Custom button pad for executing CLI commands (fail2ban docker used as an example but can be used for other commands too)

  • I recently helped a buddy set up an OMV system using my nginx-proxy-manager/fail2ban setup I posted in the guides, with short medium and long jails as I alluded to. This worked great as usual but his sister very quickly got banned because she couldn't remember her password, and had enough attempts in a short period to result in a 1 week long ban. I remoted into his systems and removed the ban, but his unfamiliarity with the CLI, like many, made me realize that my fail2ban setup lacked easy administration capability for those that are less comfortable with the CLI, so I decided to break out an application that I run on my nextcloud VM, called OliveTin, but use a docker deployment for it to keep it more in the preferred way of doing things in OMV. After a little reading and trial and error, I came up with a simple docker container to allow checking, banning and unbanning of my fail2ban container.

    Below are the steps and information to create it, and links to the application documentation

  • KM0201

    Approved the thread.
  • First we will create and deploy the Olivetin docker container using your preferred docker management method (compose plugin, portainer, etc.)

  • Next we have to create a config.yaml file in the config directory you have mapped in the above compose file, and then edit the file, paste the following into it, then save the file.

    The configuration makes use of the ability of OliveTin to use custom icons, so I have included them here also. These should be downloaded and placed in the customIcons directory you have mapped in the above compose file. Once this is all done, restart the OliveTin container and connect to it using http://<IP of OMV>:1337. You now have a simple interface to manage your fail2ban docker IP bans.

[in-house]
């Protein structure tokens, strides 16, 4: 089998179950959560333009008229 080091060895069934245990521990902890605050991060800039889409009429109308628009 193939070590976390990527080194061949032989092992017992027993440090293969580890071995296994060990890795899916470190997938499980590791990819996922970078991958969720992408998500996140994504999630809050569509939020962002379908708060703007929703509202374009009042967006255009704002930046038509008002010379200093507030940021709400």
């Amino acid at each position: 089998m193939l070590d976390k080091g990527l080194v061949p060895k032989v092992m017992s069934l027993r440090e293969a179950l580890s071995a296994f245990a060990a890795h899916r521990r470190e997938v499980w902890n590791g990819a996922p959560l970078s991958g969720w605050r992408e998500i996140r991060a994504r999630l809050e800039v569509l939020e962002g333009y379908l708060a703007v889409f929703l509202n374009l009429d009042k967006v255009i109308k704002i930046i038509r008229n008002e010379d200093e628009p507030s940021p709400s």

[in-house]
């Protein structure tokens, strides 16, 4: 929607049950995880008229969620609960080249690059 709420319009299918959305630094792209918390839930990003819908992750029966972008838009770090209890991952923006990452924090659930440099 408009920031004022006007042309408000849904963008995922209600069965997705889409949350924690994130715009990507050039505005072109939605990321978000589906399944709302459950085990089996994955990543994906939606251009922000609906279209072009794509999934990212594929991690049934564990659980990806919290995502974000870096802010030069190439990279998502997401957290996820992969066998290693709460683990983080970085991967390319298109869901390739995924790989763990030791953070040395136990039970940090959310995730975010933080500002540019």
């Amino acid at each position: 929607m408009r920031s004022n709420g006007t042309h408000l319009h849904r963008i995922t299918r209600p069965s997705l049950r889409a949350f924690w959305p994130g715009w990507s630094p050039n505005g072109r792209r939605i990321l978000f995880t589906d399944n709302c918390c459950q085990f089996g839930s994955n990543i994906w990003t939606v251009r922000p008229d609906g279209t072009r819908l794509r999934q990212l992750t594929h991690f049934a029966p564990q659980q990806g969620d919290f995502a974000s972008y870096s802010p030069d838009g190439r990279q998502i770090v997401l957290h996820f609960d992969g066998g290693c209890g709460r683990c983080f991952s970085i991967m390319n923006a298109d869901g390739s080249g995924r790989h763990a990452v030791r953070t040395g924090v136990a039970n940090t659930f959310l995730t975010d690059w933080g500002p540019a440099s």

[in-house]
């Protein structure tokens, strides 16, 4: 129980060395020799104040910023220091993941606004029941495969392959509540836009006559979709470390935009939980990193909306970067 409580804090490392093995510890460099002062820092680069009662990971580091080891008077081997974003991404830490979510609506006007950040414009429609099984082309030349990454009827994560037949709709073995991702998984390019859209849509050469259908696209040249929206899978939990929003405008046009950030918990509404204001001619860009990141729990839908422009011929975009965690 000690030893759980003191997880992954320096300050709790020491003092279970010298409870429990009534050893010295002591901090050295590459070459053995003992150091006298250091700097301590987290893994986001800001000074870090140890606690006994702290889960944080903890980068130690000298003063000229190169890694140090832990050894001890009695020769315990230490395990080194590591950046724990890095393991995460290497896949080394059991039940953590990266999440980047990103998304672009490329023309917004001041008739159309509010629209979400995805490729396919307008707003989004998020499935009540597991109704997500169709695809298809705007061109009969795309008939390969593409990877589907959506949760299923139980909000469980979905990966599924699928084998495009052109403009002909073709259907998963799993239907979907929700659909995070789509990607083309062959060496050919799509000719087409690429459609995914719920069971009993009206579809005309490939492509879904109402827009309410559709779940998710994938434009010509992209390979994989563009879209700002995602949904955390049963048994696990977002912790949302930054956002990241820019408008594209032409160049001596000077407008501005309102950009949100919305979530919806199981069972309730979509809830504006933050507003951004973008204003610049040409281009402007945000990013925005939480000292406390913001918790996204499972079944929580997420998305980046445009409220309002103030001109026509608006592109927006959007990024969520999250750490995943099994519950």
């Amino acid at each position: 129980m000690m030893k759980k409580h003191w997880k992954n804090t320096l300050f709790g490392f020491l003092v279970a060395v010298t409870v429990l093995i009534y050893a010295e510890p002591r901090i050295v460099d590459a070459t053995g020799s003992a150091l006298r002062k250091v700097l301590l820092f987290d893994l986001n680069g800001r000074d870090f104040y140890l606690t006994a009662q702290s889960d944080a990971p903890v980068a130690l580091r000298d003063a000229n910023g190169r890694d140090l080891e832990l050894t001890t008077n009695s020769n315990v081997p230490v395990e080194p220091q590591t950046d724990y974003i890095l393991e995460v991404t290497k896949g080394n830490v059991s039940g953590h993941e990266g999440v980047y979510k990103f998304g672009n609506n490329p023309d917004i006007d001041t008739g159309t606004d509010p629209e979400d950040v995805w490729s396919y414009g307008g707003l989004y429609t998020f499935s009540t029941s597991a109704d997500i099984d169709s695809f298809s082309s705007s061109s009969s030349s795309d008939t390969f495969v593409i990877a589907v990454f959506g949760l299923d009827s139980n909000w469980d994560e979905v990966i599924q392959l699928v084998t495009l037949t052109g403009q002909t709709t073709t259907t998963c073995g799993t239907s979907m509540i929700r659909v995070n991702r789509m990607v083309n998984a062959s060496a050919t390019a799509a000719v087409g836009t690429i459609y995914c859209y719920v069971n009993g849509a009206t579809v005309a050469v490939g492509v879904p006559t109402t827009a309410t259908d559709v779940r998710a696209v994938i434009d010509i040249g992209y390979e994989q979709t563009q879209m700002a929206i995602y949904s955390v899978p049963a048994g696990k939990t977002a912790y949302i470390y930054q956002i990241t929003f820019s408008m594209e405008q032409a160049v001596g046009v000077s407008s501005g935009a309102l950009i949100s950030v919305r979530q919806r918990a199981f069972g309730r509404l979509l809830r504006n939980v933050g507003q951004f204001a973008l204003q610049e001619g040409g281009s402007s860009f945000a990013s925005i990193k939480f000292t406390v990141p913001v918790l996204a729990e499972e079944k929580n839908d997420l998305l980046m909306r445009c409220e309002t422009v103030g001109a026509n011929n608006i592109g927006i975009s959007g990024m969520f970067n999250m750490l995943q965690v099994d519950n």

• OliveTin can be used for point and click issuance of just about any CLI commands. It allows for different types of button feedback, input fields, multiple "dashboards", and even cascading of buttons if required.

    The docker deployment above will allow for controlling docker containers, but for docker security reasons it may not control the HOST system as easily as if were installed natively, so If you wish to employ OliveTin to issue CLI commands on the host (in this case Debian that omv is running on), you may need to install OliveTin natively on the HOST OS. I have tested installing natively on an OMV7 virtual machine and it installs fine and does not seem to break OMV as it runs its own web server aside from the OMV UI, on a different port. I have also since moved my install and my buddy's to a native install and have not had any issues, as there was one command I was trying to set up for him that would not execute from the docker container.

    Below are links to the main web page where you can find the full documentation if you want to explore it more, as well as the github page.

    OliveTin - give safe and simple access to predefined shell commands from a web interface
    Useful for routine jobs like restarting services, starting backup scripts, or sending pings, when direct SSH access is difficult, not possible, or a just pain…

    GitHub - OliveTin/OliveTin: OliveTin gives safe and simple access to predefined shell commands from a web interface.
    OliveTin gives safe and simple access to predefined shell commands from a web interface. - GitHub - OliveTin/OliveTin: OliveTin gives safe and simple access…

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